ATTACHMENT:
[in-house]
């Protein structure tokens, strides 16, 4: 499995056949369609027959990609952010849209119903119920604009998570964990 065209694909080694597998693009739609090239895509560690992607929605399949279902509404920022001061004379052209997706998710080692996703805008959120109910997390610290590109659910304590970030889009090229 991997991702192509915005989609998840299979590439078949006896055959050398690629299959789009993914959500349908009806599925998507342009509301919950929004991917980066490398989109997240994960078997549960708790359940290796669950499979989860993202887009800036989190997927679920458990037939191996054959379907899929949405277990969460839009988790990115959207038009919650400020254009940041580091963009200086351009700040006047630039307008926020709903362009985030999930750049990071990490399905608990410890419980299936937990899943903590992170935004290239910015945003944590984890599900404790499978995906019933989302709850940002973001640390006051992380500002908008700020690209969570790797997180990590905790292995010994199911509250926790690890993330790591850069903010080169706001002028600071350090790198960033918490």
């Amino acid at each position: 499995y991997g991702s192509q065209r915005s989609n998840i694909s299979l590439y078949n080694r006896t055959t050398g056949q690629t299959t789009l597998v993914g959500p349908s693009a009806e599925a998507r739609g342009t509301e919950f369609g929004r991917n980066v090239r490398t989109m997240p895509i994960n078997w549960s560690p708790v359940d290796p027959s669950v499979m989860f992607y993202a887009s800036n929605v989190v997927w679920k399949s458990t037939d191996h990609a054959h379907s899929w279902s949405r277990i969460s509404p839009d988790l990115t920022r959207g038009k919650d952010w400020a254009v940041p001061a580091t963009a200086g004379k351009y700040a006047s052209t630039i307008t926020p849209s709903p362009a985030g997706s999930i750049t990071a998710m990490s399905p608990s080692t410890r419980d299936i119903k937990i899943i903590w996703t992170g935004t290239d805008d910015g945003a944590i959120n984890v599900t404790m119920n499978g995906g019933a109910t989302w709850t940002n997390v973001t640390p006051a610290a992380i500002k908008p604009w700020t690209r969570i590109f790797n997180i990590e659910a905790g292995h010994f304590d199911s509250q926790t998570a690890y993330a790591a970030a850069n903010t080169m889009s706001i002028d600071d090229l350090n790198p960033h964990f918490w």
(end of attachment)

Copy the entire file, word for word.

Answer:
[in-house]
């Protein structure tokens, strides 16, 4: 499995056949369609027959990609952010849209119903119920604009998570964990 065209694909080694597998693009739609090239895509560690992607929605399949279902509404920022001061004379052209997706998710080692996703805008959120109910997390610290590109659910304590970030889009090229 991997991702192509915005989609998840299979590439078949006896055959050398690629299959789009993914959500349908009806599925998507342009509301919950929004991917980066490398989109997240994960078997549960708790359940290796669950499979989860993202887009800036989190997927679920458990037939191996054959379907899929949405277990969460839009988790990115959207038009919650400020254009940041580091963009200086351009700040006047630039307008926020709903362009985030999930750049990071990490399905608990410890419980299936937990899943903590992170935004290239910015945003944590984890599900404790499978995906019933989302709850940002973001640390006051992380500002908008700020690209969570790797997180990590905790292995010994199911509250926790690890993330790591850069903010080169706001002028600071350090790198960033918490």
């Amino acid at each position: 499995y991997g991702s192509q065209r915005s989609n998840i694909s299979l590439y078949n080694r006896t055959t050398g056949q690629t299959t789009l597998v993914g959500p349908s693009a009806e599925a998507r739609g342009t509301e919950f369609g929004r991917n980066v090239r490398t989109m997240p895509i994960n078997w549960s560690p708790v359940d290796p027959s669950v499979m989860f992607y993202a887009s800036n929605v989190v997927w679920k399949s458990t037939d191996h990609a054959h379907s899929w279902s949405r277990i969460s509404p839009d988790l990115t920022r959207g038009k919650d952010w400020a254009v940041p001061a580091t963009a200086g004379k351009y700040a006047s052209t630039i307008t926020p849209s709903p362009a985030g997706s999930i750049t990071a998710m990490s399905p608990s080692t410890r419980d299936i119903k937990i899943i903590w996703t992170g935004t290239d805008d910015g945003a944590i959120n984890v599900t404790m119920n499978g995906g019933a109910t989302w709850t940002n997390v973001t640390p006051a610290a992380i500002k908008p604009w700020t690209r969570i590109f790797n997180i990590e659910a905790g292995h010994f304590d199911s509250q926790t998570a690890y993330a790591a970030a850069n903010t080169m889009s706001i002028d600071d090229l350090n790198p960033h964990f918490w």